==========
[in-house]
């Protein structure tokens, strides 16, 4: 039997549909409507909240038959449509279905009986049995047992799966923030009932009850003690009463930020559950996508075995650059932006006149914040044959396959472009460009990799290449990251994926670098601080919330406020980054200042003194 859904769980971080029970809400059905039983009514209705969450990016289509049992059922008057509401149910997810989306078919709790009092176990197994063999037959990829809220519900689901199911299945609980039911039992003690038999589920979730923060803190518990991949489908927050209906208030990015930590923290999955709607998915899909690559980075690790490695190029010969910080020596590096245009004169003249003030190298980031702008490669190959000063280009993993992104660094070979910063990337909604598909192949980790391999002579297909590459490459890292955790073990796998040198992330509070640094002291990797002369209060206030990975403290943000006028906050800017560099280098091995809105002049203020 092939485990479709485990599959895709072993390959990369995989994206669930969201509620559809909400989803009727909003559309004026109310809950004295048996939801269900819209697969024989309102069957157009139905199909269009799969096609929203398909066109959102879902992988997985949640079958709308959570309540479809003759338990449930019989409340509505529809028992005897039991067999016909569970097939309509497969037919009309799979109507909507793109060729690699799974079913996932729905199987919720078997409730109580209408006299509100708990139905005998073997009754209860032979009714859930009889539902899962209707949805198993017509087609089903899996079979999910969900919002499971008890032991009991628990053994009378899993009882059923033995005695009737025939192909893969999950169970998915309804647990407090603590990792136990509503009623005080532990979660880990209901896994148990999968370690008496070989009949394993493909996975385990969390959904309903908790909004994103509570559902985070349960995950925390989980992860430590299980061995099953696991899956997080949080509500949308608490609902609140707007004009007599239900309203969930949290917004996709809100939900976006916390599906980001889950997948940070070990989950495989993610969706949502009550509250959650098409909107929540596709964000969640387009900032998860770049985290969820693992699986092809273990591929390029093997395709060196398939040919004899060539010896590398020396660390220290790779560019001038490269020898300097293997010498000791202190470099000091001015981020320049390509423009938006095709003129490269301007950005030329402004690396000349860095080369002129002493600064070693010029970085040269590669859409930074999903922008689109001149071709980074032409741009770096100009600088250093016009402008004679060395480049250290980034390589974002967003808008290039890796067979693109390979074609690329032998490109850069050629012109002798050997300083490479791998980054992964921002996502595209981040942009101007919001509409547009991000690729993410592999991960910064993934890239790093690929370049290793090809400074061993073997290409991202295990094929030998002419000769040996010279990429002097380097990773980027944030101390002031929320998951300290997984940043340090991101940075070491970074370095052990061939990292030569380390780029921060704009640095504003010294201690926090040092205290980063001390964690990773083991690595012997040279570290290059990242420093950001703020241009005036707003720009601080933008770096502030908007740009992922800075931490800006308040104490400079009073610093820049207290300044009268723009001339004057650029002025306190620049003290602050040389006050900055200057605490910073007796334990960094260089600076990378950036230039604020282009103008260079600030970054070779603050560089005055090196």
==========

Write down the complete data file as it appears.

[in-house]
């Protein structure tokens, strides 16, 4: 039997549909409507909240038959449509279905009986049995047992799966923030009932009850003690009463930020559950996508075995650059932006006149914040044959396959472009460009990799290449990251994926670098601080919330406020980054200042003194 859904769980971080029970809400059905039983009514209705969450990016289509049992059922008057509401149910997810989306078919709790009092176990197994063999037959990829809220519900689901199911299945609980039911039992003690038999589920979730923060803190518990991949489908927050209906208030990015930590923290999955709607998915899909690559980075690790490695190029010969910080020596590096245009004169003249003030190298980031702008490669190959000063280009993993992104660094070979910063990337909604598909192949980790391999002579297909590459490459890292955790073990796998040198992330509070640094002291990797002369209060206030990975403290943000006028906050800017560099280098091995809105002049203020 092939485990479709485990599959895709072993390959990369995989994206669930969201509620559809909400989803009727909003559309004026109310809950004295048996939801269900819209697969024989309102069957157009139905199909269009799969096609929203398909066109959102879902992988997985949640079958709308959570309540479809003759338990449930019989409340509505529809028992005897039991067999016909569970097939309509497969037919009309799979109507909507793109060729690699799974079913996932729905199987919720078997409730109580209408006299509100708990139905005998073997009754209860032979009714859930009889539902899962209707949805198993017509087609089903899996079979999910969900919002499971008890032991009991628990053994009378899993009882059923033995005695009737025939192909893969999950169970998915309804647990407090603590990792136990509503009623005080532990979660880990209901896994148990999968370690008496070989009949394993493909996975385990969390959904309903908790909004994103509570559902985070349960995950925390989980992860430590299980061995099953696991899956997080949080509500949308608490609902609140707007004009007599239900309203969930949290917004996709809100939900976006916390599906980001889950997948940070070990989950495989993610969706949502009550509250959650098409909107929540596709964000969640387009900032998860770049985290969820693992699986092809273990591929390029093997395709060196398939040919004899060539010896590398020396660390220290790779560019001038490269020898300097293997010498000791202190470099000091001015981020320049390509423009938006095709003129490269301007950005030329402004690396000349860095080369002129002493600064070693010029970085040269590669859409930074999903922008689109001149071709980074032409741009770096100009600088250093016009402008004679060395480049250290980034390589974002967003808008290039890796067979693109390979074609690329032998490109850069050629012109002798050997300083490479791998980054992964921002996502595209981040942009101007919001509409547009991000690729993410592999991960910064993934890239790093690929370049290793090809400074061993073997290409991202295990094929030998002419000769040996010279990429002097380097990773980027944030101390002031929320998951300290997984940043340090991101940075070491970074370095052990061939990292030569380390780029921060704009640095504003010294201690926090040092205290980063001390964690990773083991690595012997040279570290290059990242420093950001703020241009005036707003720009601080933008770096502030908007740009992922800075931490800006308040104490400079009073610093820049207290300044009268723009001339004057650029002025306190620049003290602050040389006050900055200057605490910073007796334990960094260089600076990378950036230039604020282009103008260079600030970054070779603050560089005055090196």